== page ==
Kenyan Blue Spotted Grouper or Coral Hind Grouper
The Kenyan Blue Spotted Grouper a.k.a. The Coral Grouper, Coral Hind, Coral Rock Cod, Coral Trout, Round-Tailed Trout or Vermillion Seabass (Cephalopholis Miniata) is a species of marine ray-finned fish associated with coral reefs in the Indo-Pacific from the eastern coast of Africa from the Red Sea to Durban in South Africa and east through the Indian Ocean and into the Pacific as far as the Line Islands. It grows to a maximum length of 20″ inches and is found in clear waters where there are coastal and offshore coral reefs where it prefers exposed rather than protected areas. It is often seen in caves and below ledges at depths of 6.6′ to 492′ feet.
The Kenyan Blue Spotted Grouper or Coral Hind Grouper has a body which is up to 3.0 times as long in length as it is deep, with a head that’s flat to slightly convex between the eyes from a dorsal profile view. It has a rounded, finely serrated preopercle which has a fleshy lower edge, and the maxilla extends beyond the rear of the eye. The color of the body is orange-red to reddish brown with many small bright blue spots which cover the head, body and the dorsal, anal and caudal fins, and sometimes have diagonal paler bars on the flanks. Juveniles are orange to yellow with fewer widely separated faint blue spots.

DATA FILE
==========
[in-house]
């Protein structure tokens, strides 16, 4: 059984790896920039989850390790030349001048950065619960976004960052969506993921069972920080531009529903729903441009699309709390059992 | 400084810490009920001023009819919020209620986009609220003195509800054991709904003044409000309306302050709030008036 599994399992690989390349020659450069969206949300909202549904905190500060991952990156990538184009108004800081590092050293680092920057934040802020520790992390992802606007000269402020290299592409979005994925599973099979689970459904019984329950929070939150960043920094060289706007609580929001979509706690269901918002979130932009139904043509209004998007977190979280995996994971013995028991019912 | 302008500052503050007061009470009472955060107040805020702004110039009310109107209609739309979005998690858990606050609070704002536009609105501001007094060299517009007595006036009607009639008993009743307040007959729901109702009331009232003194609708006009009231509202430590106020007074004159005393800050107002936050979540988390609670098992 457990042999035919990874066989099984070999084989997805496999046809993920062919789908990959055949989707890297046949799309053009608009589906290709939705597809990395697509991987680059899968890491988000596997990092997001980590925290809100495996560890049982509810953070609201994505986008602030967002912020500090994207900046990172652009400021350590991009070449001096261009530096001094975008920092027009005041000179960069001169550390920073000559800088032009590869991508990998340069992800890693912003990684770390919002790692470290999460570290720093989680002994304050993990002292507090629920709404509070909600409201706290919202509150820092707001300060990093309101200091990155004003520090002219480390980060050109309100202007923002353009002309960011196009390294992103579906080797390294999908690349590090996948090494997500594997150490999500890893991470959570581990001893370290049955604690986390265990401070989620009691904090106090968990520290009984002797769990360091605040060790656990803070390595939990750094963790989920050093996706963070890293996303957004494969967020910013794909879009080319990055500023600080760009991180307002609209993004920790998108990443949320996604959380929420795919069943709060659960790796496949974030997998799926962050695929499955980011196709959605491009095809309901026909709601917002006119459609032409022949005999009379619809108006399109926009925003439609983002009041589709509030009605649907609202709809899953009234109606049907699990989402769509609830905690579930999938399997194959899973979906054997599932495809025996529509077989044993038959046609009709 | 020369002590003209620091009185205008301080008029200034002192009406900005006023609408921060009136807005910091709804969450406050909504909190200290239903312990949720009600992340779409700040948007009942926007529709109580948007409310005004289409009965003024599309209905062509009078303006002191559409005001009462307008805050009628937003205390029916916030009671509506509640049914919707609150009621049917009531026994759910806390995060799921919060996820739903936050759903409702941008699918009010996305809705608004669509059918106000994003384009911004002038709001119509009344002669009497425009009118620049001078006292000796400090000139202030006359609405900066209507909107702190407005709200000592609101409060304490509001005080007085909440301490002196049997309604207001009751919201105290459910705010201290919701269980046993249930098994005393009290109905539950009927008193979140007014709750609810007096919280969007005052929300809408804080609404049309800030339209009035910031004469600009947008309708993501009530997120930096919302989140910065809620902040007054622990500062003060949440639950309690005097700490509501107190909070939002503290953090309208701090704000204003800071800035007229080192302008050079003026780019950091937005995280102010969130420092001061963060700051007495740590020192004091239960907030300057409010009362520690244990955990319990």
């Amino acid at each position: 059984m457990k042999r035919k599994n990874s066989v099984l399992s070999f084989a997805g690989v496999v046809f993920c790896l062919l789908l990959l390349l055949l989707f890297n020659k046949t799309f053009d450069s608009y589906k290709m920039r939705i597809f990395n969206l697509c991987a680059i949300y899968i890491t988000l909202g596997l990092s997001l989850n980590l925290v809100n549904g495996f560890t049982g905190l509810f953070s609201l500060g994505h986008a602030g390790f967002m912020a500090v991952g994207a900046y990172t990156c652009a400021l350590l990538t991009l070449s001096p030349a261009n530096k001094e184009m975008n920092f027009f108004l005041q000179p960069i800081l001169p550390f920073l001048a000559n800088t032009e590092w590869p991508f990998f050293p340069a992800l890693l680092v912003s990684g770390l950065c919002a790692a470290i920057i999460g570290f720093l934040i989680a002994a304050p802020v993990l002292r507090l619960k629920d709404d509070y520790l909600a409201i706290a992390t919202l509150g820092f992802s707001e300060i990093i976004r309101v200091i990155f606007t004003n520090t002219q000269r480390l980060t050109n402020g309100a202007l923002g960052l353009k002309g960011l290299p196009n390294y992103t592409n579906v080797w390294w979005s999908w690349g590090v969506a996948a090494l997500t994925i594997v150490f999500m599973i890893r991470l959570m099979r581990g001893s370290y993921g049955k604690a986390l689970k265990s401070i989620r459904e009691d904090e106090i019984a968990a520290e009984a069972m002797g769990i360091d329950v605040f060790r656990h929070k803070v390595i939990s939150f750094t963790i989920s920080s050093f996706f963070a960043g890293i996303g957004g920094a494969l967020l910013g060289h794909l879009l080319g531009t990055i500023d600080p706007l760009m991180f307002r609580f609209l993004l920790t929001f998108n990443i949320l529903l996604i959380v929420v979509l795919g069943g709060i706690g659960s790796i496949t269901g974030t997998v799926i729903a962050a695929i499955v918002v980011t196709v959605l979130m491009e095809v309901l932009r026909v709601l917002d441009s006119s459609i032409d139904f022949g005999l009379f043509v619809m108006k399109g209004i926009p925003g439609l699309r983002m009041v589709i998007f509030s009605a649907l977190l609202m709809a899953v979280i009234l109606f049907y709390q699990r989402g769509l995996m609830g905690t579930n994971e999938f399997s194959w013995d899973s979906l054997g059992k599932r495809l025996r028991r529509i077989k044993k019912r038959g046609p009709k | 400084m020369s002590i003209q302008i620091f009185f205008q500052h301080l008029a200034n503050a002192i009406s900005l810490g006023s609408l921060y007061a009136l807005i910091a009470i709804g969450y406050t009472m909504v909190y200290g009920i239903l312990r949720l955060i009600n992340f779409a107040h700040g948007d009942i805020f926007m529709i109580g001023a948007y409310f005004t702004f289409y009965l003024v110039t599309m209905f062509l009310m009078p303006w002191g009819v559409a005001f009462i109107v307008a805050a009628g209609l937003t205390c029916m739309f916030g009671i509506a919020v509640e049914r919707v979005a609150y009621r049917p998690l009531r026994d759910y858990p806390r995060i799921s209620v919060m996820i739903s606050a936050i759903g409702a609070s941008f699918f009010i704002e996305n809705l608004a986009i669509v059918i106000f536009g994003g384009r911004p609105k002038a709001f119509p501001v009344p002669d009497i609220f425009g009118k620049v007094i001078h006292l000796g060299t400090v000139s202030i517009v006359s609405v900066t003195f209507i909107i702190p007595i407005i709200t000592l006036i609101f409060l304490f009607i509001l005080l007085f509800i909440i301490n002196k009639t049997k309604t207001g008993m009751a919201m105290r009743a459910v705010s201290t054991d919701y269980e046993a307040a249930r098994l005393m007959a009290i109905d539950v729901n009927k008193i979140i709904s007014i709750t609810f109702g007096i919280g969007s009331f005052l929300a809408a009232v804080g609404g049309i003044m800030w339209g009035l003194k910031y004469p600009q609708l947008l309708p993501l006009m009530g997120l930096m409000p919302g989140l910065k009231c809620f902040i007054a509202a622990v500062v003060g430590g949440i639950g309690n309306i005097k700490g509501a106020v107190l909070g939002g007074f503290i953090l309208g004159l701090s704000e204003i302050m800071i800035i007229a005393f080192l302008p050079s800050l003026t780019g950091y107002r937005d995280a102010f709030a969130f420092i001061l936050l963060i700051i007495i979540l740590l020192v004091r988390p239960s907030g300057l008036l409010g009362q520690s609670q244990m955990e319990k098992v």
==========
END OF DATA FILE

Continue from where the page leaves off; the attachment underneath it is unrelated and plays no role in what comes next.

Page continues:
Like other groupers it is predatory with over 80% of its diet consists of small fish, predominantly sea goldies, which are ambushed by the Kenyan Blue Spotted Grouper or Coral Hind Grouper in a sudden rush up from the substrate. The remainder of its diet consists of crustaceans. They form harems consisting of a single male and up to 12 females. Coral hinds can change sex from female to male. The male patrols the territory and visits each female, swimming parallel to each other when they meet.
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